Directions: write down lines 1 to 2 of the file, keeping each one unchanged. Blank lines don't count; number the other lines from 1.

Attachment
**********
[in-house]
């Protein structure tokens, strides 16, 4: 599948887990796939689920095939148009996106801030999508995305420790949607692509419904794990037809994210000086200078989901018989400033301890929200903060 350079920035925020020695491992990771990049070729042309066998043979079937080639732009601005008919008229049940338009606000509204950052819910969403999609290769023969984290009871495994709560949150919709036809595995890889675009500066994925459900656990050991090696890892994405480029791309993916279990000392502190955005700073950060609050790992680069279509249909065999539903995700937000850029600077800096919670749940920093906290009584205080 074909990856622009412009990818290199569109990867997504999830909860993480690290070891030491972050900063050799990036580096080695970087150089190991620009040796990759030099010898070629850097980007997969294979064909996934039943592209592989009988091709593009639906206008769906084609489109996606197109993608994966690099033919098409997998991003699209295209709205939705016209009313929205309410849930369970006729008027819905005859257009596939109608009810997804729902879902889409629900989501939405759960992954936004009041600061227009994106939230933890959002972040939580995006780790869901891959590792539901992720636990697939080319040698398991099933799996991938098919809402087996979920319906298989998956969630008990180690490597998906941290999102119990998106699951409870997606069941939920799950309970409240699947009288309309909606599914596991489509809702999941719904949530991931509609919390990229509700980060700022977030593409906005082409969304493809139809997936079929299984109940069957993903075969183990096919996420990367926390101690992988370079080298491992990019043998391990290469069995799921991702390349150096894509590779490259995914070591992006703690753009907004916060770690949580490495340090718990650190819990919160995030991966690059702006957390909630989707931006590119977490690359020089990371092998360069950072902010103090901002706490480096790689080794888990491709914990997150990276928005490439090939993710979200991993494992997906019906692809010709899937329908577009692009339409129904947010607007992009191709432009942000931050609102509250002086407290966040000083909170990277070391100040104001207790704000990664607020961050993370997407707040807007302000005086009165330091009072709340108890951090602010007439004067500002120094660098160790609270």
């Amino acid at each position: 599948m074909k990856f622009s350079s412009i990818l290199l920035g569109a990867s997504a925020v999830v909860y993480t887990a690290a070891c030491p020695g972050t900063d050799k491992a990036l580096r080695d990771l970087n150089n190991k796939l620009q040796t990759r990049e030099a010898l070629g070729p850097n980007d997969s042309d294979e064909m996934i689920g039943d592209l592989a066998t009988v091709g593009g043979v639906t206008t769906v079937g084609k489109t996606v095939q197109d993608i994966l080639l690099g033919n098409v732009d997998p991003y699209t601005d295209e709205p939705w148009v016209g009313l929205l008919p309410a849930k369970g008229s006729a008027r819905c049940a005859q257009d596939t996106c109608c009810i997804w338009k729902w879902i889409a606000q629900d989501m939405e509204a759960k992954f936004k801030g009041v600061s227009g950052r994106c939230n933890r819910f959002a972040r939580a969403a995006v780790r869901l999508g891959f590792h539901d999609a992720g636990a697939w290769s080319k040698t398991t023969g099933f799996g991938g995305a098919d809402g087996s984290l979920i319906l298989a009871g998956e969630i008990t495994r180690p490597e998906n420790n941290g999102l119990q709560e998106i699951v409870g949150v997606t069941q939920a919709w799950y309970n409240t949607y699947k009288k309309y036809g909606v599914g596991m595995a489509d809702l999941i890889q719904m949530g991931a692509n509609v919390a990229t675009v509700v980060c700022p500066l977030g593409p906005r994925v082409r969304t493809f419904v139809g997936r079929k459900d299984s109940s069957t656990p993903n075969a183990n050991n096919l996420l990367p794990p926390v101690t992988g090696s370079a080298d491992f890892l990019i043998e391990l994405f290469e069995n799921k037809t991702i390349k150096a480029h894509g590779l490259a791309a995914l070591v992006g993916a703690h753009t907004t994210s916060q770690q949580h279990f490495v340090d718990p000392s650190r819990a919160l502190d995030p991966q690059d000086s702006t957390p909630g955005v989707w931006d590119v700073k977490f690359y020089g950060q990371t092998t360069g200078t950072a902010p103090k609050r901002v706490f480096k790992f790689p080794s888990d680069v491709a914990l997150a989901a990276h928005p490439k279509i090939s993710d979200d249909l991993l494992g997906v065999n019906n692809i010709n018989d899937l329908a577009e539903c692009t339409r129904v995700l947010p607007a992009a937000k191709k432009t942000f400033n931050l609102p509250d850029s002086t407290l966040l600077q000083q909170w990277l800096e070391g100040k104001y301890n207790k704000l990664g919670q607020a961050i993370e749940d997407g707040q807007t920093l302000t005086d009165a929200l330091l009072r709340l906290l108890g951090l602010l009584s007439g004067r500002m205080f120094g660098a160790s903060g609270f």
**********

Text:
[in-house]
């Protein structure tokens, strides 16, 4: 599948887990796939689920095939148009996106801030999508995305420790949607692509419904794990037809994210000086200078989901018989400033301890929200903060 350079920035925020020695491992990771990049070729042309066998043979079937080639732009601005008919008229049940338009606000509204950052819910969403999609290769023969984290009871495994709560949150919709036809595995890889675009500066994925459900656990050991090696890892994405480029791309993916279990000392502190955005700073950060609050790992680069279509249909065999539903995700937000850029600077800096919670749940920093906290009584205080 074909990856622009412009990818290199569109990867997504999830909860993480690290070891030491972050900063050799990036580096080695970087150089190991620009040796990759030099010898070629850097980007997969294979064909996934039943592209592989009988091709593009639906206008769906084609489109996606197109993608994966690099033919098409997998991003699209295209709205939705016209009313929205309410849930369970006729008027819905005859257009596939109608009810997804729902879902889409629900989501939405759960992954936004009041600061227009994106939230933890959002972040939580995006780790869901891959590792539901992720636990697939080319040698398991099933799996991938098919809402087996979920319906298989998956969630008990180690490597998906941290999102119990998106699951409870997606069941939920799950309970409240699947009288309309909606599914596991489509809702999941719904949530991931509609919390990229509700980060700022977030593409906005082409969304493809139809997936079929299984109940069957993903075969183990096919996420990367926390101690992988370079080298491992990019043998391990290469069995799921991702390349150096894509590779490259995914070591992006703690753009907004916060770690949580490495340090718990650190819990919160995030991966690059702006957390909630989707931006590119977490690359020089990371092998360069950072902010103090901002706490480096790689080794888990491709914990997150990276928005490439090939993710979200991993494992997906019906692809010709899937329908577009692009339409129904947010607007992009191709432009942000931050609102509250002086407290966040000083909170990277070391100040104001207790704000990664607020961050993370997407707040807007302000005086009165330091009072709340108890951090602010007439004067500002120094660098160790609270």